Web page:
He is the world’s greatest swimmer in the 200m free, 200m IM and 400m IM, three of the five individual events Phelps won at the Beijing Olympics.

He also won bronze in Incheon in the 100m backstroke and silver at 2013 Worlds in the 400m free.

Perhaps the most anticipated race of Hagino’s season may come Tuesday. He is entered in the 400m free with Sun, the reigning World and Olympic champion in the event, as well as Park, the 2008 Olympic champion. However, Sun has come down with an injury that forced him out of the 4x200m free relay Monday.

“I have three [individual] events left, and I want to win them all,” Hagino said Monday, according to Agence France-Presse, “I want to leave everything out there.”

Hagino, who shares a first name with Japan’s greatest swimmer ever, breaststroke legend Kosuke Kitajima, faces a problem if he wants to pull off a Phelps-like schedule at the Olympics.

The 400m IM and 400m free are typically on the same day at the Games, the opening day. At Pan Pacs, he won silver in the 400m free and then finished last in the 200m backstroke final on the same night. Still, Hagino swam six individual events at the 2013 World Championships with these results — two silvers, three fifths, one seventh.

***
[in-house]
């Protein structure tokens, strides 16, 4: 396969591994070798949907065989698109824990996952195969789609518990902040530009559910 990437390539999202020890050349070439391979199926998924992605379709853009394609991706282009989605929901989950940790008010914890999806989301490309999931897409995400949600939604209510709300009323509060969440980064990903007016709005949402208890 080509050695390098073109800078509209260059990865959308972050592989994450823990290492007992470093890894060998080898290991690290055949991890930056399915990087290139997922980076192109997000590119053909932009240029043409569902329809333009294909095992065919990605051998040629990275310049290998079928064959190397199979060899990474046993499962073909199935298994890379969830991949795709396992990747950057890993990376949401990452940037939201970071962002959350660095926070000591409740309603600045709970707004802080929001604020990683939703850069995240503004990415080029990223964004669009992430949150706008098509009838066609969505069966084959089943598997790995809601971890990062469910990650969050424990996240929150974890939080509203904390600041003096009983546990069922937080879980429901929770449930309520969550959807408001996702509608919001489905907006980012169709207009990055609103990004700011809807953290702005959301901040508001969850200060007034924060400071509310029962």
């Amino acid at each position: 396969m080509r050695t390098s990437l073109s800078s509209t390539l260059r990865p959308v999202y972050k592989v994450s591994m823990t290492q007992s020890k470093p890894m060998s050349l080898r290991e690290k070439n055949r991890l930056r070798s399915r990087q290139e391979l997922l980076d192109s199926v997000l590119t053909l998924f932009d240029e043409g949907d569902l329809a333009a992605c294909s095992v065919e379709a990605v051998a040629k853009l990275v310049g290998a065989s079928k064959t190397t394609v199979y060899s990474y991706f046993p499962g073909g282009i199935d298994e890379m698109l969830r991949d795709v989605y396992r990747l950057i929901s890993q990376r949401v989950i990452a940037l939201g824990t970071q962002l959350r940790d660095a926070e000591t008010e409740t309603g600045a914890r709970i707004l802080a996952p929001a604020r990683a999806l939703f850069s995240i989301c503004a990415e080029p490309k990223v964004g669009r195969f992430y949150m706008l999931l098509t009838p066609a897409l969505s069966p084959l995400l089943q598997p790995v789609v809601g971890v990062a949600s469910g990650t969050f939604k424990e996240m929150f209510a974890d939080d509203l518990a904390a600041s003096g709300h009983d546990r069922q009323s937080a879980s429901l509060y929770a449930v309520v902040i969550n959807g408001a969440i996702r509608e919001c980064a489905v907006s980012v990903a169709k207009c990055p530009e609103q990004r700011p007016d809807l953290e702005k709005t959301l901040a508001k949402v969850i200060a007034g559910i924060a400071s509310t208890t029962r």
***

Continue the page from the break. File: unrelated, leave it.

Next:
Hagino began swimming before he turned 1 but “could only do one or two push-ups as a sixth grader.” according to the Japan News. “He also failed to excel at sports involving a ball.”

In 2012, Hagino won bronze in the 400m IM in London, relegating Phelps to fourth place. That was the first time Phelps finished off the podium at an Olympics since 2000.

“It’s been fun being able to watch him,” Phelps told The New York Times at Pan Pacs. “He’s definitely a very well-rounded swimmer.”

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Eliud Kipchoge breaks marathon world record in Berlin

Eliud Kipchoge Berlin Marathon
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Kenyan Eliud Kipchoge broke his own world record in winning the Berlin Marathon, clocking 2:01:09 to lower the previous record time of 2:01:39 he set in the German capital in 2018.

Kipchoge, 37 and a two-time Olympic champion, earned his 15th win in 17 career marathons to bolster his claim as the greatest runner in history over 26.2 miles.

His pacing was not ideal. Kipchoge slowed in the final miles, running 61:18 for the second half after going out in an unprecedented 59:51 for the first 13.1 miles. He still won by 4:49 over Kenyan Mark Korir.